225 Madison Ave,
New York, NY 1001
The Morgan is a really beautiful building that likes to put together a lot of esoteric shows of small, precious, old worldy art. This makes it an ideal venue for a show like this. If you're like me (and lord knows you should be) you're not really sure what a "book of hours" is. Well, it turns out it's an illustrated personal prayer book that one carries around with them and recites from periodically throughout the day. These were very popular during the late middle ages, and the renascence. I don't see a lot of them around today though. I think they've been replaced by the I-phone. Anyway, this extremely ambitious book of hours was commissioned by Catherine of Cleves in the mid 15th century, and is considered to be the greatest Dutch illuminated manuscript in the world. It contains 157 complex and detailed miniatures, most of which are in the show. The creator of this manuscript is simply known as "Master of Catherine of Cleves" (they didn't always use their names back then), and all we know about him is that he was active between 1435 and 1460.
On the first page we see an image of Catherine praying before the virgin and child. What follow are a series of richly colored, jewel like pages that contain beautifully painted, but frequently horrifically violent imagery. These images and the Latin text are surrounded by wildly ornate borders that sometimes take up more than 50% of the page. The borders are one thing that distinguish the "Master of Catherine of Cleves" from other manuscript illuminators, because he incorporates such a eclectic array of images, both figurative and non-figurative, that no two are the same. His pallet is varied, but has a definite proclivity for gold leaf, and cobalt blue. In terms of imagery he uses the trademark fruit, animals, and foliage, but also incorporates demons, bugs, and human figures. These figures and forms create multiple, and competing narratives which I think are usually more interesting than the biblical scenes they surround. These images are so intricate and detailed that it's a wonder he didn't go blind painting them. Then again maybe he did, and that's what caused him to stop working.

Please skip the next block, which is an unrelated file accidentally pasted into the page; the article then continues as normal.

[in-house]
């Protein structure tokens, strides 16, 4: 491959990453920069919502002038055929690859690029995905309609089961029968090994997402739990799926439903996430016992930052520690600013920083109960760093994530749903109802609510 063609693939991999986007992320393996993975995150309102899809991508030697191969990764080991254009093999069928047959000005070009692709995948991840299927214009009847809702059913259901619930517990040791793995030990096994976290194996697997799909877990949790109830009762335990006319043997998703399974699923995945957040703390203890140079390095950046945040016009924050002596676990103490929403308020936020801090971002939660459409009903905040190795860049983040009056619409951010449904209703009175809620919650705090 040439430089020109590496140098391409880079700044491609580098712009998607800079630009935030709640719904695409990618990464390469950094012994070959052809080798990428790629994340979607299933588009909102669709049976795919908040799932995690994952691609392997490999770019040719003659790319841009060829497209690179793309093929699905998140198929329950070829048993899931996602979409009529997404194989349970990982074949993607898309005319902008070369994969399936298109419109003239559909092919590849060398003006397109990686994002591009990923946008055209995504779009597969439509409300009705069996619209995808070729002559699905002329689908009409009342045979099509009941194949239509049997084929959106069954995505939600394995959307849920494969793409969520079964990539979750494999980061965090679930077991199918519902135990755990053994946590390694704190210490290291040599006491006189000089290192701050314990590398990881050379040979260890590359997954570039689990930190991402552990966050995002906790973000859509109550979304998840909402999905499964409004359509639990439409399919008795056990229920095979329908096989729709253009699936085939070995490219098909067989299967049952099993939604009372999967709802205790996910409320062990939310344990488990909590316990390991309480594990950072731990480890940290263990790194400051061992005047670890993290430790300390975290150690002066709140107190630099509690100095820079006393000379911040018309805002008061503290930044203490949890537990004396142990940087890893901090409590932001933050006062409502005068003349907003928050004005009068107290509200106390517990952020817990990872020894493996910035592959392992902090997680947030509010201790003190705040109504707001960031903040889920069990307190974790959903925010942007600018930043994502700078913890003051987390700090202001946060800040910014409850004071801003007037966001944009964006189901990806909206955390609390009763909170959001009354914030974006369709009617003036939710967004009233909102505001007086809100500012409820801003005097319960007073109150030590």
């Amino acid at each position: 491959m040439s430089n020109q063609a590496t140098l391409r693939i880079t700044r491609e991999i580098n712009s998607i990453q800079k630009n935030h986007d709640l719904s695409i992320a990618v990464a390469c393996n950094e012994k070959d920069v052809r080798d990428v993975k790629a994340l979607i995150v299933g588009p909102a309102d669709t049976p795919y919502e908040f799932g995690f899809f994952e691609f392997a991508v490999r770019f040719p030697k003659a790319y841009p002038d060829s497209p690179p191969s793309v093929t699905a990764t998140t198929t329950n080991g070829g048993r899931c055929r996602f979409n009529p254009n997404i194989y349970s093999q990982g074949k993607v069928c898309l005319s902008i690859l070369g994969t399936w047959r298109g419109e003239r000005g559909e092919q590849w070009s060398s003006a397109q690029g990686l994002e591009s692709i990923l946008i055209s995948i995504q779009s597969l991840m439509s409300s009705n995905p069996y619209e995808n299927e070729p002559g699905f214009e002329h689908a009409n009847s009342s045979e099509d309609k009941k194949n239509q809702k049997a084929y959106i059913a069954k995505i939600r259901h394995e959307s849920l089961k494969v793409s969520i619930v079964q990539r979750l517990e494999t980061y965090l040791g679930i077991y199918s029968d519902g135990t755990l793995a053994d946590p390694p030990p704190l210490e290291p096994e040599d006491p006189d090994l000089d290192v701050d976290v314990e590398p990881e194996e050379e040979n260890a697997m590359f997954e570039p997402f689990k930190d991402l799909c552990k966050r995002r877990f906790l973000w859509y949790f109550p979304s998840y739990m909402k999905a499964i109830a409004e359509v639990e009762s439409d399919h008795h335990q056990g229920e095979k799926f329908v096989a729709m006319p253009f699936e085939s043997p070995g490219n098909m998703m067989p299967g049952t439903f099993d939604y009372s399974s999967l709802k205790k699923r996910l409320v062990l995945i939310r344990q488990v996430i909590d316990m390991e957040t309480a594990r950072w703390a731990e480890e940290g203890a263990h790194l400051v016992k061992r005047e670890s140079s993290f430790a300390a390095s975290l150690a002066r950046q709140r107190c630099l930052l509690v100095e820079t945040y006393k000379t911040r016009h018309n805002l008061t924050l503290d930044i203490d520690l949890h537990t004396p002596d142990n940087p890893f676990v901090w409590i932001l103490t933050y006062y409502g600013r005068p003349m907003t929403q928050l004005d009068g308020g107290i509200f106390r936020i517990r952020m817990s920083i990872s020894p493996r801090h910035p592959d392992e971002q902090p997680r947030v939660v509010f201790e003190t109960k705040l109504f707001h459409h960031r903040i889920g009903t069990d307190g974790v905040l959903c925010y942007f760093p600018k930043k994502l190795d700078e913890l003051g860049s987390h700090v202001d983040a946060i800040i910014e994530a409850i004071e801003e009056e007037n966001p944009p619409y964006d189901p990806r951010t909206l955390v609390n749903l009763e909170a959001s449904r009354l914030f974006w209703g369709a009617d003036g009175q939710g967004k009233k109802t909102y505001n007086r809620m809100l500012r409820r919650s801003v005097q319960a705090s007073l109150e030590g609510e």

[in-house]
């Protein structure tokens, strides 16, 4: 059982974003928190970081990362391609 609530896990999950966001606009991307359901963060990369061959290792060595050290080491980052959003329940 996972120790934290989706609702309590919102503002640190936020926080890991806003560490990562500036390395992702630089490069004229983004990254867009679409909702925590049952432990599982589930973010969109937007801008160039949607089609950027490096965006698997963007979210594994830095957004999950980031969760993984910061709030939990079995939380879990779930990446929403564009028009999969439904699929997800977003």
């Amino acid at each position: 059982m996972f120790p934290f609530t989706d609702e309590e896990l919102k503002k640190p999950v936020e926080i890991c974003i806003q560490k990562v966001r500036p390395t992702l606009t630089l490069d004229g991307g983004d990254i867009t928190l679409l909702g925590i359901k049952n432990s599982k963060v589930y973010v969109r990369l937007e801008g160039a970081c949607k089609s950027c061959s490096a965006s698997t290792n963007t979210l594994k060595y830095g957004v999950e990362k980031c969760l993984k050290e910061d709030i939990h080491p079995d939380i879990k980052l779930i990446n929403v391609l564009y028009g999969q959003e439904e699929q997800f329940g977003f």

The show is divided up into sections labeled "hours of the dead", "hours of the passion", "hours of the saints", "suffrages", etc. If these terms mean something to you that's great. If not I don't think that should lessen your appreciation of the show. I don't think it lessened mine. There was actually quite a bit of wall text explaining the religious narratives, and the symbolism behind the imagery. I didn't read much of it though, because I don't really care about it all that much. If that kind of stuff does interest you there's plenty of it to study. But, I think the work operates so well on a formal level that the abstract relationship between the forms, the contrasts between figure and ground,and between decoration and expression are infinitely more interesting. Those, not the religious content, are the truly timeless themes. Aren't they?
There's a small concurrent show in the east gallery of the museum called "Flemish Illuminations in the Era of Catherine of Cleves" (say that ten times fast), that exhibits other books of hours that were being produced in Flanders, and the southern Netherlands around the same time. These are some beautiful little books, that while not on the same level as the work in the larger gallery by the "Master", are real gems in their own right. And, when I say little I mean it. Some of these books are under 2" in either direction. Plus, they're in Latin! Did anyone actually read them?